That being said, Ramirez, one of the best modern Mexican action fighters in the past decade, put forth his crowning achievement as a fighter, as he withstood the big punches of Imam to rally past him in the championship rounds and prove that he was an elite, world-tier fighter, and beyond that a world champion. Ramirez’s ability to sell tickets, and make money in the Fresno area had some questioning the validity of his resume or career, as the evil word of “all-hype”, was thrown around by some believing Ramirez was an industry creation – this win silenced that non-sense.

Ramirez would go on to make four world title defenses and even go to DAZN, a rival network to defeat Maurice Hooker for the WBO super lightweight world title, all with a new coach, Robert Garcia, as after winning the world title against Imam with Freddie Roach, Ramirez decided to work with Garcia. Ramirez was a unified world champion, and one of the best of his era.

2) Ramirez’s Humanitarian Efforts Outside The Ring

Jose Ramirez, along with Rick Mirigian, built a lot of support in the Fresno area, as Ramirez’s felt the need to give back to those in his community. He put on a lot of shows in his home region offering fighters a chance to fight on massive cards, something a lot of the fighters didn’t take advantage of.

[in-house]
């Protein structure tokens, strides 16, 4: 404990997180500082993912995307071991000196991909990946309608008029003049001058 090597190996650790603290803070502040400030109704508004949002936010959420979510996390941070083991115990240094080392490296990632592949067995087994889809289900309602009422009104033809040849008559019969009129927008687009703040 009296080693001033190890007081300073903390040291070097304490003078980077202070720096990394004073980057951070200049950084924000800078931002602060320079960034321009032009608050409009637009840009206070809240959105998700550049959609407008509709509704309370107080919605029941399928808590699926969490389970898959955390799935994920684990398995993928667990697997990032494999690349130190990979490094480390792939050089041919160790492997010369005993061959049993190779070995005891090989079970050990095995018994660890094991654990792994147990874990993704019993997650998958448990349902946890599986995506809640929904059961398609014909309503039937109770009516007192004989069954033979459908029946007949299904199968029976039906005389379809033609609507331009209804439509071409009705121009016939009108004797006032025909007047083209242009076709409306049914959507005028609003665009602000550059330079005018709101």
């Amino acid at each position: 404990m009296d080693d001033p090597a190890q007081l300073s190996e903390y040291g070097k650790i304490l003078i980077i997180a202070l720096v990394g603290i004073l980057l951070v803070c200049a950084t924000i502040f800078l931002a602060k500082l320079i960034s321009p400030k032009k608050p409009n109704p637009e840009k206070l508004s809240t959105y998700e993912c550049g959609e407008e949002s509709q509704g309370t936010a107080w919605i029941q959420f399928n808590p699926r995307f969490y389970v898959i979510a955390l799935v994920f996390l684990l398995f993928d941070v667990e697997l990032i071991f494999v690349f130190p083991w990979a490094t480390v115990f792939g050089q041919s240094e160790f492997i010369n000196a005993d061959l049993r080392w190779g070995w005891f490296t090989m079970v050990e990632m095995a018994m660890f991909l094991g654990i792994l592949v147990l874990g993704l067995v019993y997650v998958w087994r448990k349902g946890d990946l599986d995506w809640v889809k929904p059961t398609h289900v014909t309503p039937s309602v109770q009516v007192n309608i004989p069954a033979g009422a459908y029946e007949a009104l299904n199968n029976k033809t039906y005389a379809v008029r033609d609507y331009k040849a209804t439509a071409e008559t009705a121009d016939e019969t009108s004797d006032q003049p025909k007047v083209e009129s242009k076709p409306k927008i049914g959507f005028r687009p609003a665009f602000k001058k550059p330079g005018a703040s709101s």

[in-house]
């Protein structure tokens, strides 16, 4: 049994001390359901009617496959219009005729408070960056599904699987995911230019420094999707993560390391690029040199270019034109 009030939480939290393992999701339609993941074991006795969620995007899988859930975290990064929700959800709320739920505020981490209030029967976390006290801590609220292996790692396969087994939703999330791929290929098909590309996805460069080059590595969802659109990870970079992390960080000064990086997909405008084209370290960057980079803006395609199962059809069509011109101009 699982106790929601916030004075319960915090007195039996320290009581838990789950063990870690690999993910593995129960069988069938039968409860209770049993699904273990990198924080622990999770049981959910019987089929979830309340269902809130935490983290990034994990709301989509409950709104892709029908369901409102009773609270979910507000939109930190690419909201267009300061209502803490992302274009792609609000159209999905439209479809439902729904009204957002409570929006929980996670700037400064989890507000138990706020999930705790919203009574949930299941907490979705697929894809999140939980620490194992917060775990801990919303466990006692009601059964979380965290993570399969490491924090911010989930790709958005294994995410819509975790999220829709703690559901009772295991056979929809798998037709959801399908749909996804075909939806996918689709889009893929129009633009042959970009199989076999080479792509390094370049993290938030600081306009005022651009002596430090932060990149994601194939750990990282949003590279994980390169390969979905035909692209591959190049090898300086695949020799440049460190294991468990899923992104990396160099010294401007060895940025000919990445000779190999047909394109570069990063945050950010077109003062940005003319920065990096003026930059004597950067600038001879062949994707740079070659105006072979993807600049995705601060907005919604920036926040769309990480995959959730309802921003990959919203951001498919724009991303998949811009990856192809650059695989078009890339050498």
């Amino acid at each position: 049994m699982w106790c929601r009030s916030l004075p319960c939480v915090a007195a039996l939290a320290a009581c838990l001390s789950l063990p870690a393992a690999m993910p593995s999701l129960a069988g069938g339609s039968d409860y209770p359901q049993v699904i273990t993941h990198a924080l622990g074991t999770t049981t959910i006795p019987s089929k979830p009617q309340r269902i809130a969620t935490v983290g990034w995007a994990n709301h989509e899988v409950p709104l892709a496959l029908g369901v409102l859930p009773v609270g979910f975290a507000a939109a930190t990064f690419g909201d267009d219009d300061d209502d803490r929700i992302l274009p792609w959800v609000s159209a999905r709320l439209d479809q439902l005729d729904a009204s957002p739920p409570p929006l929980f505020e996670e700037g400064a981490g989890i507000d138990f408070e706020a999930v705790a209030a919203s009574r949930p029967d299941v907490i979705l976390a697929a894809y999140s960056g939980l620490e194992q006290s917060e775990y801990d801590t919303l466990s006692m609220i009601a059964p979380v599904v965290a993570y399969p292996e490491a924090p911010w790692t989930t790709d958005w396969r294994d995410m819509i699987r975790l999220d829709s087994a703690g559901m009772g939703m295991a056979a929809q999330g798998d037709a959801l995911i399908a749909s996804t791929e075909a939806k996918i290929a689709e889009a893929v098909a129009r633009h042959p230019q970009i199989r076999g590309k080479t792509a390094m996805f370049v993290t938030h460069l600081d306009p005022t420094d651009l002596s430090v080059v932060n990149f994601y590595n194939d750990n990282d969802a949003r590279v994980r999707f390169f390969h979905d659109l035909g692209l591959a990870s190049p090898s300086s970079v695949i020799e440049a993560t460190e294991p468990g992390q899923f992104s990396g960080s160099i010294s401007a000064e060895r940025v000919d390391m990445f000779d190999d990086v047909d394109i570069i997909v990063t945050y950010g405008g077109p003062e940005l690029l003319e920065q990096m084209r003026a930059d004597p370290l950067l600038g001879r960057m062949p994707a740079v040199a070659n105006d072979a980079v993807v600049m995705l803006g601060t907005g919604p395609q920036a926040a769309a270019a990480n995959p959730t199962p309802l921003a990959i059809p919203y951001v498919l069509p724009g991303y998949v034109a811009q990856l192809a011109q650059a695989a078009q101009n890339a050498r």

During Donald Trump’s presidential term, Ramirez would use the language of “pro-immigrant and proud.” Ramirez, who grew up in a town based around farm-labour was a voice for the voiceless and always tried to champion causing that could create funding, job growth, and betterment for Mexican-American, in particular, who were being exploited, or not given fair finnicial treatment.

The son of imigrants who migrated to California from Mexico in 1987, Ramirez never forgot who he was as a person, even with fame. Ramirez also saw a bigger picture with his platform than the ring he fights in, and the political framework around his career, is just as vital to understand as his career in the ring.

The loss to Josh Taylor

Jose Ramriez challenged Josh Taylor last year for all four of the acknowledged world titles, yet – he lost by a narrow points decision, as the two knockdowns Taylor scored against Ramirez looked to be the difference. Taylor seems to be the modern Joe Calzaghe, if not better, though his story is still unwritten, Taylor feels and looks the part of a future hall-of-famer.